There’s a very quick scene in the opening credits of Downton Abbey that viewers most likely just quickly pass over (and, no, it’s not the shot of Grantham canine Isis’ back end!) Amid, the scenes of the morning ritual ringing bells and breakfast service, there’s a quick glance as a single petal escapes from a flowering plant and lands defiantly on a dressing table. This small sliver of disorder seems like utter chaos in such a buttoned up world.
While this passage has been in the sequence since season one, it seems to more than accurately define season five of the drama, a time when many things are simply going off the rails for everyone even remotely associated with the Abbey.
Rest assured, this is a good thing.
For any show, it’s difficult to keep momentum going without overreaching and ruining the cultivated integrity of the show and its characters, but fans of Downton can rest assured that writer Julian Fellowes once again deftly services every member of what seems like a cast of thousands quite satisfyingly.
The most amazing thing about Downton is that while it’s most definitely a period piece, that distinction seems to be only in the costuming, attitudes and culture while the circumstances and issues explored are so relevant that they could take place in a series set in any era, past or present.
The list of those serious elements contained within the narrative is extensive, covering divorce, PTSD, domestic abuse, career aspirations, single parenthood and even stalking.
All of this is accomplished with the usual flying verbal zingers that viewers have come to know and love from the characters (and not all of the good ones are from The Countess and Isobel Crawley.) Fellowes, the sole writer of the series, an amazing feat in and of itself, also manages to combine swift storytelling with an ample amount of slow burn that creates tremendously creative pacing within each episode and as well as within the overall arc of the season.
In addition to all of this, there seems to be a new twist this go around in that Fellowes has put many of his characters in situations that cause them to swing from likable to unlikeable rather quickly. It’s not overstating it to say that in the course of one scene it’s possible to go from rooting for a character one minute to feeling a particular dislike for him or her the next, and then continue to waver between the two extremes as time passes. Again, this is a good thing. It’s something that’s difficult to accomplish in a rather action-less, dialogue heavy drama, but when done well, as it is here, it’s quite mesmerizing.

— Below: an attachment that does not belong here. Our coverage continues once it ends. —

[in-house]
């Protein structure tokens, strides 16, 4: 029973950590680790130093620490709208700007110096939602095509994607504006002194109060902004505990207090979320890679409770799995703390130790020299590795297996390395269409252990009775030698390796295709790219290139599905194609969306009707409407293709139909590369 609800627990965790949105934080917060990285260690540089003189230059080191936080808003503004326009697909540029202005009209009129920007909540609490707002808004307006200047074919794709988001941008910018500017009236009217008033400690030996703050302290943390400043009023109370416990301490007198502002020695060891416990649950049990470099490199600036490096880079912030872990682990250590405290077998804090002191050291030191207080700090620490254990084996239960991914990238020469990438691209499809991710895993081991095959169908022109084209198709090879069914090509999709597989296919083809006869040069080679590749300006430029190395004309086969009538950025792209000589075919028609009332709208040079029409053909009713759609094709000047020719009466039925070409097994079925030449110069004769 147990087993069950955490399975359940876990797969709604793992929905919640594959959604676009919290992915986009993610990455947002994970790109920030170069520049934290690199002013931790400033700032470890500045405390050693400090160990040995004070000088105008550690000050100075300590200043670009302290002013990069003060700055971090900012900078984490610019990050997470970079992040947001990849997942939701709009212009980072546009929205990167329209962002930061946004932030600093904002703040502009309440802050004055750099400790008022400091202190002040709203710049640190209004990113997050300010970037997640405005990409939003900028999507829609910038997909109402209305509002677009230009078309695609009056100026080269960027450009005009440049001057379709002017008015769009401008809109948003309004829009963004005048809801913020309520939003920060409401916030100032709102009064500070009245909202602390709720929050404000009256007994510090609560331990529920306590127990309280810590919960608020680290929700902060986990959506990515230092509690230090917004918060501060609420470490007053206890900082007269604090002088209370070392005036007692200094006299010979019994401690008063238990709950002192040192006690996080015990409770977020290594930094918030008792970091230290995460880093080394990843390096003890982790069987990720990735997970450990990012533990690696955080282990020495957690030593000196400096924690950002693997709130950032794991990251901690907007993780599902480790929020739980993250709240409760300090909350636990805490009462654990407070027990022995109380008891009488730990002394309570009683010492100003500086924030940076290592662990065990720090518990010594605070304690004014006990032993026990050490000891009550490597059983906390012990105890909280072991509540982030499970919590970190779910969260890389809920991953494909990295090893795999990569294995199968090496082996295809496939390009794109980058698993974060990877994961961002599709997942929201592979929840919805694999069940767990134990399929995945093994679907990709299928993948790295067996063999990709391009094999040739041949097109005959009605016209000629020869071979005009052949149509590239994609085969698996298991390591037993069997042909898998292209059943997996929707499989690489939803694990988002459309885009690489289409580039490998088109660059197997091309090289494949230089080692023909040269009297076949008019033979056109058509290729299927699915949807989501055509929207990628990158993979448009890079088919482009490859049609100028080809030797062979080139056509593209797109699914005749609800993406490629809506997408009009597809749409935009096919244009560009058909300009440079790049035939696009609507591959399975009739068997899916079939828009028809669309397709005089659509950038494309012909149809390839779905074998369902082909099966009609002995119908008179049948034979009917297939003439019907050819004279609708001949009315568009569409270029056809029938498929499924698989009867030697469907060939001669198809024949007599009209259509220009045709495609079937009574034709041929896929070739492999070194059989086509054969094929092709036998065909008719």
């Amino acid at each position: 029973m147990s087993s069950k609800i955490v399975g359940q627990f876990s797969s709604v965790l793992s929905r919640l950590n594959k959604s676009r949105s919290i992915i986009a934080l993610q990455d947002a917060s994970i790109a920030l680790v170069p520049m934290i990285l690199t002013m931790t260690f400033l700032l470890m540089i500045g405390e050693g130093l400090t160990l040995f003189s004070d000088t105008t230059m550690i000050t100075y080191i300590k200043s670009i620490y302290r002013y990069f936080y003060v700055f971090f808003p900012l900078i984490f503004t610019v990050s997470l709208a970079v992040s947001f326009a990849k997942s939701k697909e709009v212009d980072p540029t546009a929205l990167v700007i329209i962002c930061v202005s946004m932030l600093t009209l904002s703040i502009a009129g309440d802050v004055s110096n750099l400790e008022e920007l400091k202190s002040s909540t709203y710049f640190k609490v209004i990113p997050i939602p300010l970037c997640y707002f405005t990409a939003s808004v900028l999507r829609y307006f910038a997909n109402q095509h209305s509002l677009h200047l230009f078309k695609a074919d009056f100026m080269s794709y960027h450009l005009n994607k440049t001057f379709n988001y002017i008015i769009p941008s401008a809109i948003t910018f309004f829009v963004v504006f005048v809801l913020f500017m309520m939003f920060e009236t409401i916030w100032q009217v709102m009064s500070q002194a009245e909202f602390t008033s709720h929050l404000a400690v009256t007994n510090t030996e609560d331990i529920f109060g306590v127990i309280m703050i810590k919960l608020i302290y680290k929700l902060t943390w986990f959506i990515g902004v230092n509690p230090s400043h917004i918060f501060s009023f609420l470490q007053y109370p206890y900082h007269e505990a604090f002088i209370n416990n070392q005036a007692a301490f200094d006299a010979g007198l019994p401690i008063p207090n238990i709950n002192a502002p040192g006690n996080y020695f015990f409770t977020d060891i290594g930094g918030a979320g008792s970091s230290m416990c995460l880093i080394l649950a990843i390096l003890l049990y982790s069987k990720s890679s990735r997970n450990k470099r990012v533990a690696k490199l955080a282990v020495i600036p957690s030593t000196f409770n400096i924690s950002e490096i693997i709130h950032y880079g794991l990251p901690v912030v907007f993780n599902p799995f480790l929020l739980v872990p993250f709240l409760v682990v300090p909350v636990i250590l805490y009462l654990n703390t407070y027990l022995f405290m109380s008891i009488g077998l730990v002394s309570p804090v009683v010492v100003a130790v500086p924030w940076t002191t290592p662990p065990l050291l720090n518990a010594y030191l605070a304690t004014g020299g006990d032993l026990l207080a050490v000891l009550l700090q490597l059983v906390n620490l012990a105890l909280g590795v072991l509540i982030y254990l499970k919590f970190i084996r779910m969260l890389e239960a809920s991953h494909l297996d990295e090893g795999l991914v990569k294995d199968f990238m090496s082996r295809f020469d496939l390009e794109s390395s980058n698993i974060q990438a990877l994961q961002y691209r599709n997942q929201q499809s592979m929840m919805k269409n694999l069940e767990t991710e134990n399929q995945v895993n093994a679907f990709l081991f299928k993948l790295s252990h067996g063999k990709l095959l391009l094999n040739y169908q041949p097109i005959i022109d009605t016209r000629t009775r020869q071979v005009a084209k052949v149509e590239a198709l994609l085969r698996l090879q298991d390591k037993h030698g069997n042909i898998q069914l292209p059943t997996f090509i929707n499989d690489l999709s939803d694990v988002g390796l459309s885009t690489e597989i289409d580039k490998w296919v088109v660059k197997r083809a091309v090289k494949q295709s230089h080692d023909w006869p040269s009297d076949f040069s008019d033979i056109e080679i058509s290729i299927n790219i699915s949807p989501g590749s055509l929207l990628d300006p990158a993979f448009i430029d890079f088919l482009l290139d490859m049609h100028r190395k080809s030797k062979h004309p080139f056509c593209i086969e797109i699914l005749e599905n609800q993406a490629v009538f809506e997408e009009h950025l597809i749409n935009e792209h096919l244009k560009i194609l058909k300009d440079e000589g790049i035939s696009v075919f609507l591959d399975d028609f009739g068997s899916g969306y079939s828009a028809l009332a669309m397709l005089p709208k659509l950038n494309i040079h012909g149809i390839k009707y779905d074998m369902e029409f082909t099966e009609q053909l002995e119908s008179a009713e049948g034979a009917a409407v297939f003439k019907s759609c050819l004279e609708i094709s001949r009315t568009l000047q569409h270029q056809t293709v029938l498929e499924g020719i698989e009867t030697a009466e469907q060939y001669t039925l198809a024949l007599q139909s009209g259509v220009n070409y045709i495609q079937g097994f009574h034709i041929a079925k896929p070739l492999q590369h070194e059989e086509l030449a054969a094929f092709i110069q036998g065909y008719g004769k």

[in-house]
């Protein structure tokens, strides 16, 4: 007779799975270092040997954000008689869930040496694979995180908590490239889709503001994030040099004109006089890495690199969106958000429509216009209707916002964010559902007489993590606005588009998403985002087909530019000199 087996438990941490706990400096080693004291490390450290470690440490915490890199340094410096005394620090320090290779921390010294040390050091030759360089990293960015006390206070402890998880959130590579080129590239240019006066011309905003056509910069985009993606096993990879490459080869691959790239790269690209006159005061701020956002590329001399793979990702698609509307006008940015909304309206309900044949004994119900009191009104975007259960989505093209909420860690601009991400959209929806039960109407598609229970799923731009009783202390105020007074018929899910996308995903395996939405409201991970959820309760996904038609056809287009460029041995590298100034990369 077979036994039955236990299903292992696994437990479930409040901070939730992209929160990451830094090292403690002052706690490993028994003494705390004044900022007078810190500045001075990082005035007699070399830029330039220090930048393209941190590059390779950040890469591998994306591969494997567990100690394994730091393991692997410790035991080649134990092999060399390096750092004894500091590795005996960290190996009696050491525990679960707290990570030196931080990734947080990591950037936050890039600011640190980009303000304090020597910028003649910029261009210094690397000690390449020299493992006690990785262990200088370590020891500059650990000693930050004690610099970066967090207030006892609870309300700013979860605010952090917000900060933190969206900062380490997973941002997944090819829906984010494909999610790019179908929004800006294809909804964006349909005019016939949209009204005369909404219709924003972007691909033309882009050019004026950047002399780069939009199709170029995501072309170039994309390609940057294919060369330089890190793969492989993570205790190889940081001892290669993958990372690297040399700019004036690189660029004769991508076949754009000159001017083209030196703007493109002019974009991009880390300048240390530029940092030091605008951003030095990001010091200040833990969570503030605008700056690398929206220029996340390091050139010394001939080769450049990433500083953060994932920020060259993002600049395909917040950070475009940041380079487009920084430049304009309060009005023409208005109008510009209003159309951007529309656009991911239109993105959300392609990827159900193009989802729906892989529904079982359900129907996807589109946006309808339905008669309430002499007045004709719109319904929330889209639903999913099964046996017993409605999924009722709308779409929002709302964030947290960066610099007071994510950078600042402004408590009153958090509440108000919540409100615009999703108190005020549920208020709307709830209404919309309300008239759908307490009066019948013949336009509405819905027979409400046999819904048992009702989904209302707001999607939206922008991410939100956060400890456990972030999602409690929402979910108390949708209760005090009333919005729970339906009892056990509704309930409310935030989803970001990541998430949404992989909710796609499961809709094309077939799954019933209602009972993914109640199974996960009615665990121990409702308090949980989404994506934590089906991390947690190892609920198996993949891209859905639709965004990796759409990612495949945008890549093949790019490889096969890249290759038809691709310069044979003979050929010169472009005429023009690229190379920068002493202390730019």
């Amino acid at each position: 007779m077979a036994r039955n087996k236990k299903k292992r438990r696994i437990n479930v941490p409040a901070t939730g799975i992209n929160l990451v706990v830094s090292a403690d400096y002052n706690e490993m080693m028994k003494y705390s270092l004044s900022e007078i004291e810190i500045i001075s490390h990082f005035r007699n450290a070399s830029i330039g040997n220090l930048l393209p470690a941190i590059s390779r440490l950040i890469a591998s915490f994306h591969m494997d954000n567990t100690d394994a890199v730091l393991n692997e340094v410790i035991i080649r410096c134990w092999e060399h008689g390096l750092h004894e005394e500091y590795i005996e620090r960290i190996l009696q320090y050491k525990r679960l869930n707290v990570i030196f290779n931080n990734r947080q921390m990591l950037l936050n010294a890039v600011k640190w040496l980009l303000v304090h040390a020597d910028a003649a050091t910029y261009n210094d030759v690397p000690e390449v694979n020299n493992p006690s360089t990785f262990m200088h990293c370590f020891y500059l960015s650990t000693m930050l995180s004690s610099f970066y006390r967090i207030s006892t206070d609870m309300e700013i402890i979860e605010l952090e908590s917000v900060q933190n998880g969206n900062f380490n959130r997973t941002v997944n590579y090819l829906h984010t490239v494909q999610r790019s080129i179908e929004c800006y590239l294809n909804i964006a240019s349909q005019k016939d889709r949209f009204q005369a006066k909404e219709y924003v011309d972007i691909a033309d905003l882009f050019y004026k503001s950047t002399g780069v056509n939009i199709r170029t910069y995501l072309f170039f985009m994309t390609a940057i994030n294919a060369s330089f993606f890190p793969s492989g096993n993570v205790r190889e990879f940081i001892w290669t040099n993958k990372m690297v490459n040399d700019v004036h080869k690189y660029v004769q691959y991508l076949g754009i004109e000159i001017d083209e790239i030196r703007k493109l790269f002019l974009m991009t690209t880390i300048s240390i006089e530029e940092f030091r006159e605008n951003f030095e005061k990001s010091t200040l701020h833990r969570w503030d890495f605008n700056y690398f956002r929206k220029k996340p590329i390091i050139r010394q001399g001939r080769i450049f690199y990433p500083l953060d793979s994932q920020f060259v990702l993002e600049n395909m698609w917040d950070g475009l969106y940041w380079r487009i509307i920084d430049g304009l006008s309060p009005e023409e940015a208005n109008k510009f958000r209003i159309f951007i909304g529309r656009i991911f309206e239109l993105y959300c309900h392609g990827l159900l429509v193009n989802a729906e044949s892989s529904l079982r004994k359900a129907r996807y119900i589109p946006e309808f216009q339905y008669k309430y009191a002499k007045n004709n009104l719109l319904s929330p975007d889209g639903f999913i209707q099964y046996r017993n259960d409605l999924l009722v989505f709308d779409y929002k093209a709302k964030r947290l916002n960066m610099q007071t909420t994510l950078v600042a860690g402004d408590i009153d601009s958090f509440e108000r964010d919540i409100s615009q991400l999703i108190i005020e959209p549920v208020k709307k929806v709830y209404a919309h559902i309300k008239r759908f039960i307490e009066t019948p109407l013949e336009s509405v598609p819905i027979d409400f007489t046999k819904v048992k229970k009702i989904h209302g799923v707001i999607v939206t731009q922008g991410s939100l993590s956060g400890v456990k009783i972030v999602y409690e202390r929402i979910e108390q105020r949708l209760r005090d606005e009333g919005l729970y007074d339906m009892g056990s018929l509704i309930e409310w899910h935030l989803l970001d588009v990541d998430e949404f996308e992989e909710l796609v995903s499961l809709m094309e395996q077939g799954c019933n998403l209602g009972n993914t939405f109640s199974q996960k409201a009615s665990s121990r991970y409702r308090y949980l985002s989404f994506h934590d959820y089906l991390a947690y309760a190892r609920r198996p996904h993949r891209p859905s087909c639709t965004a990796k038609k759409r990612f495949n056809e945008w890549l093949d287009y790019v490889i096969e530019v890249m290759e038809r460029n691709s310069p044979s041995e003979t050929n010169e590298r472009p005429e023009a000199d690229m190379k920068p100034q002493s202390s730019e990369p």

At one point, someone flat out admits, ‘You surprise me!’ and this completely holds true for many things happening both upstairs and downstairs.
Being specific without giving too much away it’s still difficult to sum up everything that’s going on in that (often crazy!) house but here goes.
Upstairs, Mary, not the innocent that she used to be, isn’t simply taking her suitors at face value, exploring them (ahem) a bit more before making any lifelong commitments. Edith longs for the daughter she gave up so much that she makes some questionable decisions regarding her involvement in the child’s life. Lord Grantham and Lady Cora experience some marital discord when he continues to work while she takes an interest in a visiting male art patron, while frenemies Violet and Isobel ruminate about love and loss while they each pursue paths that seem surprising to both of them. Former servant Branson, now just Tom since he’s moved up to the ranks of Crawley relative, has decisions to make when it comes to his love life as well when his involvement with a ‘townie’ causes problems for Lord Grantham. Even cousin Rose, far less annoying than in the past, has a lot going on when her charity work evolves into something more.
Downstairs, Thomas continues to be conniving, but finds himself in a situation that makes at least one other person sympathetic to him. Mrs. Patmore and Daisy still clash now and then but are mutually respectful of each other, while Carson and Mrs. Hughes try to keep all of the others in check as they exchange fleeting glances. Mr. and Mrs. Bates continue to grapple with her assault and the subsequent death of her attacker while Moseley is well, Moseley, trying his best to fit in with the others.
There are investigations, secrets revealed, and more than one marriage proposal (the parties involved in the proposals will delightfully catch fans off guard), all of which make for yet another fulfilling season of the show.
By the end of series five (as they refer to it in England), that symbolic opening shot may need to be changed from the graceful lilting of that petal onto the dressing table to the entire plant completely smashing to the floor in order to accurately symbolize all that transpires this season within the confines of Downton Abbey.
Downton Abbey airs on PBS Sunday nights. Check you local listings for exact air times.